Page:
For Of one’s own country (2011), a rusted ball of steel wool hangs alongside a passage of text which describes the poor treatment and exposure to sexual abuse of young Indigenous women who were sent off for domestic work. Alluding to this history, the rusted ball of steel wool recalls pubic hair. Composed pierced by a needle and silver thread next to this piece of text, it recalls the formal simplicity of conceptual art. In talking about such heavy issues, such subtlety proves to be perhaps the most potent tool for Harding’s work. The things left out are present with just as much volume as those included. Harding’s work needn’t yell to convince. In surpassing the sense of loudness usually present in work with such a strong political background, a pointedness and potency lies in the apparent subtlety and ambiguity of this exhibition.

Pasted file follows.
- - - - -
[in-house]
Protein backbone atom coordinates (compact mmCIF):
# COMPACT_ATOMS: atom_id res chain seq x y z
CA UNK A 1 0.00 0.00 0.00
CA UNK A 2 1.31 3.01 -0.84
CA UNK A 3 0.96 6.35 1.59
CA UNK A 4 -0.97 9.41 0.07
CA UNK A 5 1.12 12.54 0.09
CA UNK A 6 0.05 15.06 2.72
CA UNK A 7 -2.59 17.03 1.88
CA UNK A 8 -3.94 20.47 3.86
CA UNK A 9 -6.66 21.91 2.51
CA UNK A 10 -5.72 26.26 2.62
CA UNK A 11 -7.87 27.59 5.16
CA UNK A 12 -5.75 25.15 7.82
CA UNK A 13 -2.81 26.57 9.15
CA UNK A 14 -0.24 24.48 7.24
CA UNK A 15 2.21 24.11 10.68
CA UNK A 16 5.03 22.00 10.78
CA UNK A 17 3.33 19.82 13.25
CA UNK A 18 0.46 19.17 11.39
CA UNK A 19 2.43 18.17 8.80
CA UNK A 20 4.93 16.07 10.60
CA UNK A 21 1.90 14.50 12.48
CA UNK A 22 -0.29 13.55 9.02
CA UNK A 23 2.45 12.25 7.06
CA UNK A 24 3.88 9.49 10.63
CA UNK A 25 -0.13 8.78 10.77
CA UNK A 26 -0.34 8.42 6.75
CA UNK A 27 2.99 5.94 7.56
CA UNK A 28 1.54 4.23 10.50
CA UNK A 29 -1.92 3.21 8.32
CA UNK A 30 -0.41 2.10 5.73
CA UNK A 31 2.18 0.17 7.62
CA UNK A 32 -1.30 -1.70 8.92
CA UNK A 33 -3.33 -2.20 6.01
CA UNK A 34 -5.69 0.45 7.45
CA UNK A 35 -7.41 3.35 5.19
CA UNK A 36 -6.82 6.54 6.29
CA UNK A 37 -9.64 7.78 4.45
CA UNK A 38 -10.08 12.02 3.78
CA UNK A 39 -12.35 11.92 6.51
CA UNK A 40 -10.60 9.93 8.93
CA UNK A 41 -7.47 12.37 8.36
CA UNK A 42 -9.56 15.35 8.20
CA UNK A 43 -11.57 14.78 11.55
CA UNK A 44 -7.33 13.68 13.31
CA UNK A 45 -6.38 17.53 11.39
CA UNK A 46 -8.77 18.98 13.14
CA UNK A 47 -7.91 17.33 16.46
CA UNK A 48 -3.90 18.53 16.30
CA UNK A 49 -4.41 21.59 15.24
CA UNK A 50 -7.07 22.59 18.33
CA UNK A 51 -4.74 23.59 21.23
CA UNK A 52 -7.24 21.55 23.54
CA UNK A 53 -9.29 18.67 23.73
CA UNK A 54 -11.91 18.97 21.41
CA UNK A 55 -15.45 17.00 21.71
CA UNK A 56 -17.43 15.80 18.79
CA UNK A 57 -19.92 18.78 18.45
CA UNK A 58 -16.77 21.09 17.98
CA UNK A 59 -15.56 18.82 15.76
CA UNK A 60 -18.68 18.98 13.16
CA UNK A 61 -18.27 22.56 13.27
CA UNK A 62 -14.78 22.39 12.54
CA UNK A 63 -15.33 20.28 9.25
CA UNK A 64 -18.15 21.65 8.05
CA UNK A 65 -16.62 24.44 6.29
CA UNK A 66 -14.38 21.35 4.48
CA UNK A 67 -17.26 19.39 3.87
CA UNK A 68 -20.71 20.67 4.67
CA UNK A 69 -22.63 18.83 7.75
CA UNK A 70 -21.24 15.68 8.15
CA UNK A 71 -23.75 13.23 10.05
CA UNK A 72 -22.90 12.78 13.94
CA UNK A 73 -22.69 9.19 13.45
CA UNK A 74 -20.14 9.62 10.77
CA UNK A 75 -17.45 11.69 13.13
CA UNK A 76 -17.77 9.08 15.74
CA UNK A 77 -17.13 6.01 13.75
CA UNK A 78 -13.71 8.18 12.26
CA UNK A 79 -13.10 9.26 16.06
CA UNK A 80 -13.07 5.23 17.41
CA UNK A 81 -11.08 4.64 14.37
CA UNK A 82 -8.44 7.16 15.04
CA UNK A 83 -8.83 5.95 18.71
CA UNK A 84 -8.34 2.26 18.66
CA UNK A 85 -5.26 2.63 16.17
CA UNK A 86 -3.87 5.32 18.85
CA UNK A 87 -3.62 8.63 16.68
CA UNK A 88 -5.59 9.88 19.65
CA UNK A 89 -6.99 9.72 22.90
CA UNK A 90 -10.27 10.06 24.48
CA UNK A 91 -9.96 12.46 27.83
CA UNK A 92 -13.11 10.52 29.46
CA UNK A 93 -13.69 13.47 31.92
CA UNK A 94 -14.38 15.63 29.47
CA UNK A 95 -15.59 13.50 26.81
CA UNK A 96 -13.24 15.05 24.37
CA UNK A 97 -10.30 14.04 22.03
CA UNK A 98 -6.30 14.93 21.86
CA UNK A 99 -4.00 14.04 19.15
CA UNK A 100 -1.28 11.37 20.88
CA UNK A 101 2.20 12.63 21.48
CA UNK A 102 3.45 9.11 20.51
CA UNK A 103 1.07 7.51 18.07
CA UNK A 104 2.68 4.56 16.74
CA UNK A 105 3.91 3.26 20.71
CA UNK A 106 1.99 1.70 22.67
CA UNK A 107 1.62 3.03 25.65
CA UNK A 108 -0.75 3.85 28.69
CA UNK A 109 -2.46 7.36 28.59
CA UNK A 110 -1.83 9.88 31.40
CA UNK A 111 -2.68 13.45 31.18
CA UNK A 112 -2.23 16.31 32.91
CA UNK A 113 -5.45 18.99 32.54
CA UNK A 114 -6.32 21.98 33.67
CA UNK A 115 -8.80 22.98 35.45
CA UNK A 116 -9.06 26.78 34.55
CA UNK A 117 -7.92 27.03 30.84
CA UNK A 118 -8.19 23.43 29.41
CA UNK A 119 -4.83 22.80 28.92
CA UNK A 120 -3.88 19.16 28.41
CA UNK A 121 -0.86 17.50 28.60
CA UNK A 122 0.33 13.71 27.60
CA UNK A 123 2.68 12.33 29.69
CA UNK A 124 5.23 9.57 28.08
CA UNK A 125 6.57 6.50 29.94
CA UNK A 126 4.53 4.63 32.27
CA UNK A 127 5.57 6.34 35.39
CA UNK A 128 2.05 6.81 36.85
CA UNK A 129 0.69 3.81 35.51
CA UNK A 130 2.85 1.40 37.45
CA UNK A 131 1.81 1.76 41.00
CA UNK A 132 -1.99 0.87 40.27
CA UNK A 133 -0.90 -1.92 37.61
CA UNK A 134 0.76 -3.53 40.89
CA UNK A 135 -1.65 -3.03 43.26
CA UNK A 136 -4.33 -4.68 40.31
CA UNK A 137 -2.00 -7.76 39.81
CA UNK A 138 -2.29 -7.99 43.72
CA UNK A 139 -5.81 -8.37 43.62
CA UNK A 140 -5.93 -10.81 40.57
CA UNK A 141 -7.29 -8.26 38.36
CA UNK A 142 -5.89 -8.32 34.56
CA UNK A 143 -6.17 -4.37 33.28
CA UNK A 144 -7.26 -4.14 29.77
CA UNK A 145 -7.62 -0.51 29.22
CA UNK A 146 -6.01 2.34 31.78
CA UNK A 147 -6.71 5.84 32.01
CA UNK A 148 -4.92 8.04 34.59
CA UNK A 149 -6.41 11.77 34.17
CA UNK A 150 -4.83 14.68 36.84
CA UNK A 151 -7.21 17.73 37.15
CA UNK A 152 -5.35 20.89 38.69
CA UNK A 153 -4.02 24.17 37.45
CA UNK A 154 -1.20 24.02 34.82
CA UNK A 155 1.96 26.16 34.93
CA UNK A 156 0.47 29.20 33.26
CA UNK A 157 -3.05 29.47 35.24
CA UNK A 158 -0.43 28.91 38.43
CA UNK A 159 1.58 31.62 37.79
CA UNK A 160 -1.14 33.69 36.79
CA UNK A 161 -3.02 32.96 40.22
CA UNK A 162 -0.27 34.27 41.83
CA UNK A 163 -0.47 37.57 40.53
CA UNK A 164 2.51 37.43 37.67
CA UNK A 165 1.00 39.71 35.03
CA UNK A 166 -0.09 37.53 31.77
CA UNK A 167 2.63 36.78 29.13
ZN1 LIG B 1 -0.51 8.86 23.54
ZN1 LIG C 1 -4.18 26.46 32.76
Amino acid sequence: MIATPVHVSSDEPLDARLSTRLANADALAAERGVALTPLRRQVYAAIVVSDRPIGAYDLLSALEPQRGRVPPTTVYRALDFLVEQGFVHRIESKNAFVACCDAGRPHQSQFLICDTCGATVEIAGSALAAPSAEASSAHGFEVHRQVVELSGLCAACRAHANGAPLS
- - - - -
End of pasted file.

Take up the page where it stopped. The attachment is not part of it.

The term Colour By Number may also refer simply to the instructional pattern used to cross-stitch, a medium with a strong presence in this show. The first work using cross-stitch is a series of sheets of thick white paper with simple silhouettes of Australian animals, evoking stereotypical Australian iconography, cross-stitched in clear thread. This thread is almost invisible except for its shininess against the white paper, which itself is almost invisible against the white gallery wall. Here, as the dominating constructs of Australian identity are quite literally made transparent, a parallel history otherwise largely ignored is brought to the fore. These works are particularly poignant with cross-stitch a skill that Harding’s grandmother was taught in her childhood as a part of the domestic labour described above; a skill now passed on to the artist himself. Further, as a man practicing cross-stitch in the contemporary arena, Harding blurs any existing lines within a perpetuation of gender roles.